Unfortunately, it is just as detrimental to the environment to not pick up your dog’s feces. If left to lie on the ground or pavement, dog feces wash into storm drains and rivers, creating an imbalance in delicate ecosystems such as coastal habitats. Dog feces also produce a high amount of methane, a greenhouse gas that is 30 times more powerful than carbon dioxide.
Environmental Impact Of Dog Food
Now we come to the biggest environmental impactor of all – pet food. A UCLA study by Professor Gregory Okin estimated that the meat fed to pet dogs is responsible for up to 30% of the environmental impact of meat consumption in America. In the US alone, it is believed that dogs now consume more than 32 billion pounds of meat protein each year. Sustainable dog food will be a key to reducing the impact of dogs on the Earth.
Pet food consumption is now estimated to be responsible for the release of up to 64 million tons of CO2 each year – a figure described by scientists as an environmental disaster.
The Meat Used In Dog Food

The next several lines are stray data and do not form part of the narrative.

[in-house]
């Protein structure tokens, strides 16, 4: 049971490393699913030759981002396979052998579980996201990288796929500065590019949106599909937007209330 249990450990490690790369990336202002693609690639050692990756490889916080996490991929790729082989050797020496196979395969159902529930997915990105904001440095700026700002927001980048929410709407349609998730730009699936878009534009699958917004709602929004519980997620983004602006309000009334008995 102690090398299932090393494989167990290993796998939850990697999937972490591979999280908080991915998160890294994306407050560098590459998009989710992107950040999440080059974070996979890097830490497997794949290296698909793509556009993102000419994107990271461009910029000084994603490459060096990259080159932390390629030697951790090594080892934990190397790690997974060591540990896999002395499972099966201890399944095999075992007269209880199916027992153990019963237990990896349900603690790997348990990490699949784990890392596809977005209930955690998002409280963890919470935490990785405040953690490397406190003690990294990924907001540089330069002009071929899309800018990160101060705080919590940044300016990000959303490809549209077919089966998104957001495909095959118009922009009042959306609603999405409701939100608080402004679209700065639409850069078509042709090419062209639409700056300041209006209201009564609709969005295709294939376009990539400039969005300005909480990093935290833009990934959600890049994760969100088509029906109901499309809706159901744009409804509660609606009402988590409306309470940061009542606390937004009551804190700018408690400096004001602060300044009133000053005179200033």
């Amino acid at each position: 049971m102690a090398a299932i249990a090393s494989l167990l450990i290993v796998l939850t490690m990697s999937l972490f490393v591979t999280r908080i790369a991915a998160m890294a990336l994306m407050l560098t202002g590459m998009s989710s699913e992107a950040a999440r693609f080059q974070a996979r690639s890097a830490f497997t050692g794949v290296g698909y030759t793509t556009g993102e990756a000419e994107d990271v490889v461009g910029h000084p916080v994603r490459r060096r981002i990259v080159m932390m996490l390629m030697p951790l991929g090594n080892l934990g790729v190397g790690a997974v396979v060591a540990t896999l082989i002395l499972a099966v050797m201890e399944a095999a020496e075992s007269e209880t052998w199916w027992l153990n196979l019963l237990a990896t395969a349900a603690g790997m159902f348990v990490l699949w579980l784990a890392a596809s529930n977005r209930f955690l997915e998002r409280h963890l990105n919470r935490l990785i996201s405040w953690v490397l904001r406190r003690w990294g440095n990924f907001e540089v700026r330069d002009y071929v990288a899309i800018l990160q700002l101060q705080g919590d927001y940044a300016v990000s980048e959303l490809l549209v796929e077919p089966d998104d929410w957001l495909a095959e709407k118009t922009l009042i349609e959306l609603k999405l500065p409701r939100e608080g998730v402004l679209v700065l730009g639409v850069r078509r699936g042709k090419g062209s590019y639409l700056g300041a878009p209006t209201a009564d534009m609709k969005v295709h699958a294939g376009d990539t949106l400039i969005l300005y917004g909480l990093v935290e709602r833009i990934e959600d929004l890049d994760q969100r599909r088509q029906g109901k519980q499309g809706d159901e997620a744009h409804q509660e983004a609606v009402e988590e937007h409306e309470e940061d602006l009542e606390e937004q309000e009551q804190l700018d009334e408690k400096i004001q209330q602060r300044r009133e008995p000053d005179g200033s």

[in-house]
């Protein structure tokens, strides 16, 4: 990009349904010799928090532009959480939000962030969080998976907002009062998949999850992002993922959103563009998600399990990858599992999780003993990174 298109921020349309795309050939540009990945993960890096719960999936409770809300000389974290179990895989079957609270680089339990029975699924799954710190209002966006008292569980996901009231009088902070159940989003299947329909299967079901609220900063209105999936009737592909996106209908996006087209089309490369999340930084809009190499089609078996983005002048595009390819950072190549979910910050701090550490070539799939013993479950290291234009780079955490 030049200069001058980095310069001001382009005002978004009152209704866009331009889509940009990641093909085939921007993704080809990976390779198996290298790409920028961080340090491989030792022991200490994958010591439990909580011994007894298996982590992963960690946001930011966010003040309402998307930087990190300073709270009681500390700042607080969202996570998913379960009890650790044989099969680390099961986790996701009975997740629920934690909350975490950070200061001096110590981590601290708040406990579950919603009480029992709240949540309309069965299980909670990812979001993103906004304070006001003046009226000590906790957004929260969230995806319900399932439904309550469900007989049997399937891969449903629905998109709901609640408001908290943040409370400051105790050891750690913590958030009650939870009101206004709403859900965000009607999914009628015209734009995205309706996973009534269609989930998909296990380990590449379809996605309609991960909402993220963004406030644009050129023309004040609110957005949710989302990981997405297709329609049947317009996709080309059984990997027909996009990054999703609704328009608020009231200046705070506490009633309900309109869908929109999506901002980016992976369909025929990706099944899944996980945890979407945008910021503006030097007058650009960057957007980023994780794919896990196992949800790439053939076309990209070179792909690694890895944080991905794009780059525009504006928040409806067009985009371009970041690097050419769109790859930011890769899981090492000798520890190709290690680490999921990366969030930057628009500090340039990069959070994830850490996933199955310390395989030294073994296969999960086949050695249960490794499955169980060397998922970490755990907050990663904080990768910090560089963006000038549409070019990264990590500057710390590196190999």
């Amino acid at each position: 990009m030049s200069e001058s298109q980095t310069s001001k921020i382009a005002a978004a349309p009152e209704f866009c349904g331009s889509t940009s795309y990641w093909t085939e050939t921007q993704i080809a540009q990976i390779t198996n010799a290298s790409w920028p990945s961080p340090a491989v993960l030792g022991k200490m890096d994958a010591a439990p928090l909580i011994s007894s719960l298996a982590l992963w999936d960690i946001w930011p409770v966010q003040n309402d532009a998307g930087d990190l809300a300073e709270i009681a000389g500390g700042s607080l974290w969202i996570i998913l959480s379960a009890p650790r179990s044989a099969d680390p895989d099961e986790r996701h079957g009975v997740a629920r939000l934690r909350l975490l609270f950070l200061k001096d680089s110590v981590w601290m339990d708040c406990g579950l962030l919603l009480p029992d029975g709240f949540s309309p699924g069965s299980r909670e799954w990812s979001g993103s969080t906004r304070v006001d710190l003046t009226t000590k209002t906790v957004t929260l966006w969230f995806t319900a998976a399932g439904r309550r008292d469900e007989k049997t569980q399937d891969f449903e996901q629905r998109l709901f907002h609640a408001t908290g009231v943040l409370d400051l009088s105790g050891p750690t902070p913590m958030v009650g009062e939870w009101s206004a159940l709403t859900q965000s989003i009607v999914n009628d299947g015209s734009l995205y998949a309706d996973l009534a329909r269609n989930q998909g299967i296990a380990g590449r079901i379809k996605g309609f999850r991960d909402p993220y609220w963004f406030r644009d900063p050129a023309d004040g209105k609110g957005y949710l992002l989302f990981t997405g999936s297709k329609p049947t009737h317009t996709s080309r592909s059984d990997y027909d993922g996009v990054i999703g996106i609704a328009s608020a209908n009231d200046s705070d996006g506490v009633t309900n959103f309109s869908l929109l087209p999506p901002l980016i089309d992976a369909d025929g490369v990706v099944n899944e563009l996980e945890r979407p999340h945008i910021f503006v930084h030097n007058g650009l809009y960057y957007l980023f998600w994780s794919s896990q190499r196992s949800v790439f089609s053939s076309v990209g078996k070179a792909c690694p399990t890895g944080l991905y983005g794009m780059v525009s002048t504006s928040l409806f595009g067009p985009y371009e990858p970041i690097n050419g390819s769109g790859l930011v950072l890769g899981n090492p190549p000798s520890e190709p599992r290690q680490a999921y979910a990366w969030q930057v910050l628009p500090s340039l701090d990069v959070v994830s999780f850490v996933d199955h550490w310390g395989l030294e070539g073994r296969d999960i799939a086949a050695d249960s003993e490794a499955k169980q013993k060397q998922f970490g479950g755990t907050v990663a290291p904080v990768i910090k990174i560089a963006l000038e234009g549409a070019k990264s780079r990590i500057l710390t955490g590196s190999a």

Traditionally, dog food was made from by-products from the human food industry, utilizing the parts of meat that are not normally consumed by humans for pet food. In modern times pet dogs are viewed more as family members, with dog owners preferring to feed ‘premium’ brands of dog food.
These types of food tend to use cuts of meat which would normally enter the human food chain, creating an increase in overall meat production.
Experts all acknowledge that our dogs need a healthy source of protein to build and maintain muscle. Traditionally this protein in pet foods has come from beef cattle and poultry such as chickens. Raising these types of animals as a protein source takes a lot of land, food, and water, creating an exceptionally large ecological footprint.
How Does Dog Food Hurt The Environment?
So, why is feeding meat so harmful to the environment? The production of meat raises three big environmental issues – feed sourcing, manure processing, and climate change. Raising animals for meat requires vast quantities of feed production, which is not an efficient use of plant-based nutrients.